Social media has become a popular networking and marketing platform for oncologists, so much so that 72% of oncology professionals now use it. However, for all of its advantages, social media has its drawbacks. It’s easy to feel insulated from real-life consequences behind a phone or computer screen, but a slip up can cost you dearly. Here are 3 examples of what you should and shouldn’t do on social media:
- Follow colleagues and reliable oncology news outlets. With so little free time, tracking what’s going on outside the walls of your practice can be tough. Social media is a great way to stay up-to-date on case studies and other oncology developments that affect your practice and your patients. Follow the accounts of esteemed colleagues and dependable news outlets and you’ll get the information you need quickly. Just spend a few minutes at the end of the day scrolling through your feed and you’ll be all caught up.
- Set a plan for how frequently you’ll post and follow through on it. An inactive social media profile can give patients the impression you’re not tech-savvy. More importantly, by remaining inactive, you’re missing an opportunity to spread oncology news and updates about your practice that current and prospective patients will appreciate. Decide how often you’ll post on Twitter, Facebook, and all of your other social media profiles, and follow through on your plan. Your patients will know what to expect and you’ll stay present in their feeds (and minds).
- Encourage a dialogue. Rather than make a post and disappear, check in afterward to see if anyone has left a response. When you receive a response – with the exception of a personal medical question or anything else you deem out of bounds – write back. Try to drum up conversation by asking relevant questions. Social media is a two-way street and patients will hold you in higher regard if you don’t simply promote your practice and then vanish.
- Violate patient privacy rules. It’s a no-brainer but it’s worth mentioning because it’s paramount: don’t compromise any patient’s privacy online. Treat the privacy of your patients online the same way you do in person. HIPAA was implemented prior to social media, but its standards apply here, too. Write a HIPAA social media policy for your staff and train them to follow it. Always remember, if you wouldn’t say it in public, you shouldn’t say it online.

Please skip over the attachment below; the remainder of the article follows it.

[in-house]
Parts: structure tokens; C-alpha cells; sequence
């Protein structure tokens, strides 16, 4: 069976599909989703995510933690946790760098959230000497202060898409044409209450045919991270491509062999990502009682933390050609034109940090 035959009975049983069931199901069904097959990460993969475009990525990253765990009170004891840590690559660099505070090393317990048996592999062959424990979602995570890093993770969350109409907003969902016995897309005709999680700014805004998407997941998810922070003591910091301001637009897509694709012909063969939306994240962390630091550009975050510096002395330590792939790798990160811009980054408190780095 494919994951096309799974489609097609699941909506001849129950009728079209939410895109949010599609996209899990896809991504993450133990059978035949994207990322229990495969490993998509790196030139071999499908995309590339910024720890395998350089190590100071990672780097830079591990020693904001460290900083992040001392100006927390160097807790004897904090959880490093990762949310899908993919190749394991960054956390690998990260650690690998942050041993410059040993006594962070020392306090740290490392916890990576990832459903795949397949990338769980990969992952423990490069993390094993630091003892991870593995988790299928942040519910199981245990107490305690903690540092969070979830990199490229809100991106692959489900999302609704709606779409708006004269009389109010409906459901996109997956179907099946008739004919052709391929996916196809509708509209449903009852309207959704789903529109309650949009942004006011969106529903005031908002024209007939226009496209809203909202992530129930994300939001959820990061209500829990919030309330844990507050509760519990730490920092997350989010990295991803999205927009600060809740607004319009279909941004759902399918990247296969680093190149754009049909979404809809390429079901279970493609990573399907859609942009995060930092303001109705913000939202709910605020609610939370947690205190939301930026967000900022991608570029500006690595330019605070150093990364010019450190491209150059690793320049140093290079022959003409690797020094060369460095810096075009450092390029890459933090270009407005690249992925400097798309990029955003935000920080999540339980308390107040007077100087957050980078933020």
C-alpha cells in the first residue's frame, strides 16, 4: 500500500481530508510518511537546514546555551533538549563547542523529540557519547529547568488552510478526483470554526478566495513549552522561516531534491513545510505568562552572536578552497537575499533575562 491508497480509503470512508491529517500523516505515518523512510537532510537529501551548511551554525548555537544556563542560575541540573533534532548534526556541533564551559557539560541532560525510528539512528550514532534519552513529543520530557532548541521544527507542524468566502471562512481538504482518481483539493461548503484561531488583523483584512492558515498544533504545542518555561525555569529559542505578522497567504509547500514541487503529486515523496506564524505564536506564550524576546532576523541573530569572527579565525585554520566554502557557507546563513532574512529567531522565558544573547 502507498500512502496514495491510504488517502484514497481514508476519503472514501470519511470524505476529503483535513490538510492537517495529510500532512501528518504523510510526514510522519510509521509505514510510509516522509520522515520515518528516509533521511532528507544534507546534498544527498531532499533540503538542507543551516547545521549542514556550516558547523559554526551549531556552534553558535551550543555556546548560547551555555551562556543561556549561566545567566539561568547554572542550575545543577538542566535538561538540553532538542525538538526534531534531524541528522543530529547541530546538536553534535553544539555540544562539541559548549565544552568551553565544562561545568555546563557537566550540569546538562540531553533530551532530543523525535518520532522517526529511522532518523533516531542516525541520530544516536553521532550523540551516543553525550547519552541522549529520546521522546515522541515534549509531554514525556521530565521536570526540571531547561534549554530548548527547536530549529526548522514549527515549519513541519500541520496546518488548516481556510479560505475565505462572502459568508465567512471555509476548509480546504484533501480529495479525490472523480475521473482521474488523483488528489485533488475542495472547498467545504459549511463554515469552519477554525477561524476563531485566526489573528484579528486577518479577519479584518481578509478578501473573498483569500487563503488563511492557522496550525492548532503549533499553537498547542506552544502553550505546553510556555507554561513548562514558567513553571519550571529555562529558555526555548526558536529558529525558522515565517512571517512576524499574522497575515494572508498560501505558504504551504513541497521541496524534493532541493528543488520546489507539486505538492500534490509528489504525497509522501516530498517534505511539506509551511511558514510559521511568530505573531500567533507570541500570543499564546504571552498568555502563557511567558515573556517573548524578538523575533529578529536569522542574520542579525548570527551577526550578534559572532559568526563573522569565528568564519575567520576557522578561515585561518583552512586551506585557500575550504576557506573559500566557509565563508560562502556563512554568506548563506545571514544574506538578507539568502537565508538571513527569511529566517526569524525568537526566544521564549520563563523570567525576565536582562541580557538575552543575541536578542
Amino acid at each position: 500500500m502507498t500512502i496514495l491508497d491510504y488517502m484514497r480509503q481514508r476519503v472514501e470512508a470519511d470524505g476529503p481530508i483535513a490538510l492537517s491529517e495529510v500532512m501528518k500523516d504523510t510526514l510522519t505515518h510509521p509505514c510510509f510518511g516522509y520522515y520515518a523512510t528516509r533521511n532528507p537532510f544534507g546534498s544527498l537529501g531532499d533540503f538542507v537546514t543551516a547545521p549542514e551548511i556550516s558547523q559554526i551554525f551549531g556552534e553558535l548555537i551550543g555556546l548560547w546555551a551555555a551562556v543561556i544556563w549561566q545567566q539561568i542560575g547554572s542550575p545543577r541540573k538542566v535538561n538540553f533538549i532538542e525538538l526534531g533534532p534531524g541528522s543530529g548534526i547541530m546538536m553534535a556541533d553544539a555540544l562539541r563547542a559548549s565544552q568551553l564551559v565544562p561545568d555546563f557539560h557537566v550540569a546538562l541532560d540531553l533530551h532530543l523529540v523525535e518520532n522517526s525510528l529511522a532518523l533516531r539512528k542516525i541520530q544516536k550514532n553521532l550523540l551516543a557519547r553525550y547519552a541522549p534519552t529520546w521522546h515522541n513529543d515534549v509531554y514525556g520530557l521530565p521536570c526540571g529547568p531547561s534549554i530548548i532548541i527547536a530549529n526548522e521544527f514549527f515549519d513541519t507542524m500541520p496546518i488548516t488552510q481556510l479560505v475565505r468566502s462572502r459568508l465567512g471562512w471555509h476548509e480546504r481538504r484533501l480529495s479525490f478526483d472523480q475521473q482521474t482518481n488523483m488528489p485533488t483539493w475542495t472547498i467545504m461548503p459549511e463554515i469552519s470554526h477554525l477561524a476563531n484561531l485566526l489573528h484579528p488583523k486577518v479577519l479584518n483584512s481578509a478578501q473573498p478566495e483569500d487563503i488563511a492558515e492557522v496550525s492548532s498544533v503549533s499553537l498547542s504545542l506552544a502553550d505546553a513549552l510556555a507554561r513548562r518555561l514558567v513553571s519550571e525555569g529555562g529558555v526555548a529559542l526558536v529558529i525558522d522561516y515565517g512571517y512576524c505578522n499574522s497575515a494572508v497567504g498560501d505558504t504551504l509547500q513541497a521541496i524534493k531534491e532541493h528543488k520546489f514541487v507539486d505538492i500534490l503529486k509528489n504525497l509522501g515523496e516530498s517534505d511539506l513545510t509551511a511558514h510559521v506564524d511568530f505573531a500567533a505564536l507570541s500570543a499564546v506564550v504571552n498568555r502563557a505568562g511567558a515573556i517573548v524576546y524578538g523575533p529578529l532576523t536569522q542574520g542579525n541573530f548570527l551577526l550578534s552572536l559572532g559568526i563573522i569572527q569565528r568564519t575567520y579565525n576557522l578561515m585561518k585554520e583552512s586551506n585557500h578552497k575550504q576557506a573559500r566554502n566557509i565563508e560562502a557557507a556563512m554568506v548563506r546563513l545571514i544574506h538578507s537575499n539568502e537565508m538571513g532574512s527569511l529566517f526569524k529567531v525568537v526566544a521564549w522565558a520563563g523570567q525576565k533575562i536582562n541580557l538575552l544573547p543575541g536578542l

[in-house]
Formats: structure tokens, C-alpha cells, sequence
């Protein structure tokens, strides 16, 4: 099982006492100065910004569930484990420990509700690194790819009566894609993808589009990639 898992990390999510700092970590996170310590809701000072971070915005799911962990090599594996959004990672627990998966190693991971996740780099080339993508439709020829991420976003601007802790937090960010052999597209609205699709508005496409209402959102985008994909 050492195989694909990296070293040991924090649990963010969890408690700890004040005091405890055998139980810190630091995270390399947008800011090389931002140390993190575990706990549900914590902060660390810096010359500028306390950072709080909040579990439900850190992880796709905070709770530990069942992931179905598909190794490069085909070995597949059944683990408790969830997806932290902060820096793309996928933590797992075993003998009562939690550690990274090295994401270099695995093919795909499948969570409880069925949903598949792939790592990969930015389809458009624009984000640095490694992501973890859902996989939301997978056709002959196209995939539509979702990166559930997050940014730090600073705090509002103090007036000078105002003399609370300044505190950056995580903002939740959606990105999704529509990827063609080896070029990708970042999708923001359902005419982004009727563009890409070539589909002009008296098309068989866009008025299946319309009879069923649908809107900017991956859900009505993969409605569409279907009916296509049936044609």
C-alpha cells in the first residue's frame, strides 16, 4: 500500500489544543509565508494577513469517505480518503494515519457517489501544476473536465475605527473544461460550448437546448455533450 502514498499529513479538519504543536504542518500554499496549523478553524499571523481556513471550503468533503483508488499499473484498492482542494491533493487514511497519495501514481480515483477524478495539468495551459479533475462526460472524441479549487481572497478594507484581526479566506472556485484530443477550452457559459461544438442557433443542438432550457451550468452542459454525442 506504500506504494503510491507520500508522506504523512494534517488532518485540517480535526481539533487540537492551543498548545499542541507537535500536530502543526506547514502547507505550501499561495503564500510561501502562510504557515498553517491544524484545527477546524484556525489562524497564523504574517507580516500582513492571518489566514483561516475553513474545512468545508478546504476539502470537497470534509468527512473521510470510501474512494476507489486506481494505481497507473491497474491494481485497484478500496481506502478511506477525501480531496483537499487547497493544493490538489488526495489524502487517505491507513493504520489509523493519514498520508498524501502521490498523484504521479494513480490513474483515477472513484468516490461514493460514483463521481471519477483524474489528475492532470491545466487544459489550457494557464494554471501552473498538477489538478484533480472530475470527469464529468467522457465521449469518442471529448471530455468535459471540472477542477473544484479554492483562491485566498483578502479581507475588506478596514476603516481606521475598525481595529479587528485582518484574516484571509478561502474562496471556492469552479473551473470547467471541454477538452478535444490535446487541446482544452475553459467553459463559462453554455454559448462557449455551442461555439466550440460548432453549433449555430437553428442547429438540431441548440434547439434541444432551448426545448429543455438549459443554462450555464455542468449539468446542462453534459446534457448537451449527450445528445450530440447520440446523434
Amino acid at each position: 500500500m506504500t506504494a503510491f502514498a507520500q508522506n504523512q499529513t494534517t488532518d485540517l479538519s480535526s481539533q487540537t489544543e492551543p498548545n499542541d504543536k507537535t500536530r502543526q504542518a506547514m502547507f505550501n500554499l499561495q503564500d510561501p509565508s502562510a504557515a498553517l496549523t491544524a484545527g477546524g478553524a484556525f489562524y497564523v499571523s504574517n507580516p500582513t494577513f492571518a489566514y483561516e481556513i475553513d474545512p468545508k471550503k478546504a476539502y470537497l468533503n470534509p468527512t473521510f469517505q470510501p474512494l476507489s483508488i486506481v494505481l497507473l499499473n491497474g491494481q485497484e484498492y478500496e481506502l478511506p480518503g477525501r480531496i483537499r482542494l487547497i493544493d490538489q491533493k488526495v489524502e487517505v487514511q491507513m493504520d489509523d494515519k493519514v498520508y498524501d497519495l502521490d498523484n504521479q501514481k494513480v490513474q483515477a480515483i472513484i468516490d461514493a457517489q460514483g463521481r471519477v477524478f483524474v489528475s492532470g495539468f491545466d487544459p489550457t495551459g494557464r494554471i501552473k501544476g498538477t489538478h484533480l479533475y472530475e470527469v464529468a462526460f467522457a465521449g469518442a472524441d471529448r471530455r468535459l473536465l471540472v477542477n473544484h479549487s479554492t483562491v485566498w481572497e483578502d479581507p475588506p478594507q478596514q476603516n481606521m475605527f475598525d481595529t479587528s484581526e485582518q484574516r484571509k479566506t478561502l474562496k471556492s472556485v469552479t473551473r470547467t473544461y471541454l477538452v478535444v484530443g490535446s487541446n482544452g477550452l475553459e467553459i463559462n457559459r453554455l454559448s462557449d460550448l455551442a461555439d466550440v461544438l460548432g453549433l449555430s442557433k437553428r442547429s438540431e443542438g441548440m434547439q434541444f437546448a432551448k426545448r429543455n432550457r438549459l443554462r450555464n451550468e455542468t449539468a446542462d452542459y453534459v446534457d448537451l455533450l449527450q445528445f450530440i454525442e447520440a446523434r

- Get too personal. Some patients send friend requests to their oncologist. If this happens to you, ignore or decline the request. You may feel rude or guilty for not accepting, but the need to maintain boundaries should outweigh those feelings. Also, if a patient asks a personal health question, politely ask them to contact your office. Never give out specific medical advice on social media.
- Make non-oncology-related posts on your professional profiles. Many oncologists create professional profiles for patients and colleagues, and personal profiles for family and friends. It’s a good strategy if you’re looking to use social media for non-professional purposes such as sharing pictures of your kids and pets. Whether or not you create separate profiles, never make personal posts on your professional profiles. Your patients follow you to learn about what’s happening at your practice and developments in oncology, so give them that and only that.
Social media is a powerful tool for oncologists, but remember that you have an obligation to use it wisely. If you do, your reputation and your practice will benefit for it.
Adilman R, Rajmohan Y, Brooks E, et al. ReCAP: social media use among physicians and trainees: results of a national medical oncology physician survey. J Oncol Pract. 2016;12(1):79-80.